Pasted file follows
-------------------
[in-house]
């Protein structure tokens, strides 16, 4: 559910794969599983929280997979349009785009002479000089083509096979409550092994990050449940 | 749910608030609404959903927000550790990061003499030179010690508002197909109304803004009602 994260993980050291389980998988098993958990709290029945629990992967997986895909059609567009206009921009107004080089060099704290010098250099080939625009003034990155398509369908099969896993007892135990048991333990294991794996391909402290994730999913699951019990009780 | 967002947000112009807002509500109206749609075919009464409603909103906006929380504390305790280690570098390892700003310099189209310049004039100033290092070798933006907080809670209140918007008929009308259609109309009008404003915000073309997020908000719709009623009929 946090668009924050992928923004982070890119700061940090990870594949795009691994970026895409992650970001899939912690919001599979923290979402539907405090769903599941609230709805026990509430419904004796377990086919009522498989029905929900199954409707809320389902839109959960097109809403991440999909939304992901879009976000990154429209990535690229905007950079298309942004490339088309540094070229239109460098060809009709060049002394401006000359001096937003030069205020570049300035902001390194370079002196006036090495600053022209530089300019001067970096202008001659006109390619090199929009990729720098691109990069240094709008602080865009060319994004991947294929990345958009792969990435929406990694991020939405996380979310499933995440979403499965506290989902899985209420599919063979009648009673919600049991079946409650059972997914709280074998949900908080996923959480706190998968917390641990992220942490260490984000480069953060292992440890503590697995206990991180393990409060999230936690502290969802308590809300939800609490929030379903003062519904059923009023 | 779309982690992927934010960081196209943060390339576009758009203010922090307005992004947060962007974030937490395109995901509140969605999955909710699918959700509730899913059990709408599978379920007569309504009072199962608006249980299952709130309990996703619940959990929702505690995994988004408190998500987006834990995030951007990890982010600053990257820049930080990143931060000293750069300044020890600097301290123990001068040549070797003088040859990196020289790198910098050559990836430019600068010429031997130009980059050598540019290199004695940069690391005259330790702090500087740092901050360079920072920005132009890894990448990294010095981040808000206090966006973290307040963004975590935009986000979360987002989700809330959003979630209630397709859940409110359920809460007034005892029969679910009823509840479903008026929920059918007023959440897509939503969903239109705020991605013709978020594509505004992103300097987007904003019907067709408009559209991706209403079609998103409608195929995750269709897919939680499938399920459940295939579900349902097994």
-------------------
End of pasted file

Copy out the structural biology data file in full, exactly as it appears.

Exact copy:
[in-house]
């Protein structure tokens, strides 16, 4: 559910794969599983929280997979349009785009002479000089083509096979409550092994990050449940 | 749910608030609404959903927000550790990061003499030179010690508002197909109304803004009602 994260993980050291389980998988098993958990709290029945629990992967997986895909059609567009206009921009107004080089060099704290010098250099080939625009003034990155398509369908099969896993007892135990048991333990294991794996391909402290994730999913699951019990009780 | 967002947000112009807002509500109206749609075919009464409603909103906006929380504390305790280690570098390892700003310099189209310049004039100033290092070798933006907080809670209140918007008929009308259609109309009008404003915000073309997020908000719709009623009929 946090668009924050992928923004982070890119700061940090990870594949795009691994970026895409992650970001899939912690919001599979923290979402539907405090769903599941609230709805026990509430419904004796377990086919009522498989029905929900199954409707809320389902839109959960097109809403991440999909939304992901879009976000990154429209990535690229905007950079298309942004490339088309540094070229239109460098060809009709060049002394401006000359001096937003030069205020570049300035902001390194370079002196006036090495600053022209530089300019001067970096202008001659006109390619090199929009990729720098691109990069240094709008602080865009060319994004991947294929990345958009792969990435929406990694991020939405996380979310499933995440979403499965506290989902899985209420599919063979009648009673919600049991079946409650059972997914709280074998949900908080996923959480706190998968917390641990992220942490260490984000480069953060292992440890503590697995206990991180393990409060999230936690502290969802308590809300939800609490929030379903003062519904059923009023 | 779309982690992927934010960081196209943060390339576009758009203010922090307005992004947060962007974030937490395109995901509140969605999955909710699918959700509730899913059990709408599978379920007569309504009072199962608006249980299952709130309990996703619940959990929702505690995994988004408190998500987006834990995030951007990890982010600053990257820049930080990143931060000293750069300044020890600097301290123990001068040549070797003088040859990196020289790198910098050559990836430019600068010429031997130009980059050598540019290199004695940069690391005259330790702090500087740092901050360079920072920005132009890894990448990294010095981040808000206090966006973290307040963004975590935009986000979360987002989700809330959003979630209630397709859940409110359920809460007034005892029969679910009823509840479903008026929920059918007023959440897509939503969903239109705020991605013709978020594509505004992103300097987007904003019907067709408009559209991706209403079609998103409608195929995750269709897919939680499938399920459940295939579900349902097994």